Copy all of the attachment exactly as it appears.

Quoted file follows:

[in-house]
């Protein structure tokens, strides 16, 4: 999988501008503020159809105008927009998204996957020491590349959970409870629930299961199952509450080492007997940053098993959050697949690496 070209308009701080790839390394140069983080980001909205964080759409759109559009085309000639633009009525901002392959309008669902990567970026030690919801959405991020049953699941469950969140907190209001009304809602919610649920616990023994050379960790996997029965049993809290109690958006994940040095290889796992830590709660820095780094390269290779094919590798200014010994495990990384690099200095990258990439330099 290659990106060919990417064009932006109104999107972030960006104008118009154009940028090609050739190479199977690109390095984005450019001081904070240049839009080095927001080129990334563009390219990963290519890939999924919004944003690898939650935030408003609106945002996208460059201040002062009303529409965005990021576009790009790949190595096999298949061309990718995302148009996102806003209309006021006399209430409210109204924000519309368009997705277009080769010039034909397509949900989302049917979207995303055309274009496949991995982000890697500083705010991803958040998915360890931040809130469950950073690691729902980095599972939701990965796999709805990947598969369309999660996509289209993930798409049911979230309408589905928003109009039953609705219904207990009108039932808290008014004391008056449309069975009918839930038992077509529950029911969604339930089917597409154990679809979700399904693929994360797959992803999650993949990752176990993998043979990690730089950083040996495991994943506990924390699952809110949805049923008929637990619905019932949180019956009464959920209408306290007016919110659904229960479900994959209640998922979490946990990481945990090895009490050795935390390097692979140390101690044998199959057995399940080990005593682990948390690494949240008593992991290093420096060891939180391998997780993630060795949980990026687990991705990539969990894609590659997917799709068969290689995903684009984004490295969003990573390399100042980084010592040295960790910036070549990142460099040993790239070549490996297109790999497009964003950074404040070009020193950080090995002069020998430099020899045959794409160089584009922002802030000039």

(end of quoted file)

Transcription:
[in-house]
């Protein structure tokens, strides 16, 4: 999988501008503020159809105008927009998204996957020491590349959970409870629930299961199952509450080492007997940053098993959050697949690496 070209308009701080790839390394140069983080980001909205964080759409759109559009085309000639633009009525901002392959309008669902990567970026030690919801959405991020049953699941469950969140907190209001009304809602919610649920616990023994050379960790996997029965049993809290109690958006994940040095290889796992830590709660820095780094390269290779094919590798200014010994495990990384690099200095990258990439330099 290659990106060919990417064009932006109104999107972030960006104008118009154009940028090609050739190479199977690109390095984005450019001081904070240049839009080095927001080129990334563009390219990963290519890939999924919004944003690898939650935030408003609106945002996208460059201040002062009303529409965005990021576009790009790949190595096999298949061309990718995302148009996102806003209309006021006399209430409210109204924000519309368009997705277009080769010039034909397509949900989302049917979207995303055309274009496949991995982000890697500083705010991803958040998915360890931040809130469950950073690691729902980095599972939701990965796999709805990947598969369309999660996509289209993930798409049911979230309408589905928003109009039953609705219904207990009108039932808290008014004391008056449309069975009918839930038992077509529950029911969604339930089917597409154990679809979700399904693929994360797959992803999650993949990752176990993998043979990690730089950083040996495991994943506990924390699952809110949805049923008929637990619905019932949180019956009464959920209408306290007016919110659904229960479900994959209640998922979490946990990481945990090895009490050795935390390097692979140390101690044998199959057995399940080990005593682990948390690494949240008593992991290093420096060891939180391998997780993630060795949980990026687990991705990539969990894609590659997917799709068969290689995903684009984004490295969003990573390399100042980084010592040295960790910036070549990142460099040993790239070549490996297109790999497009964003950074404040070009020193950080090995002069020998430099020899045959794409160089584009922002802030000039």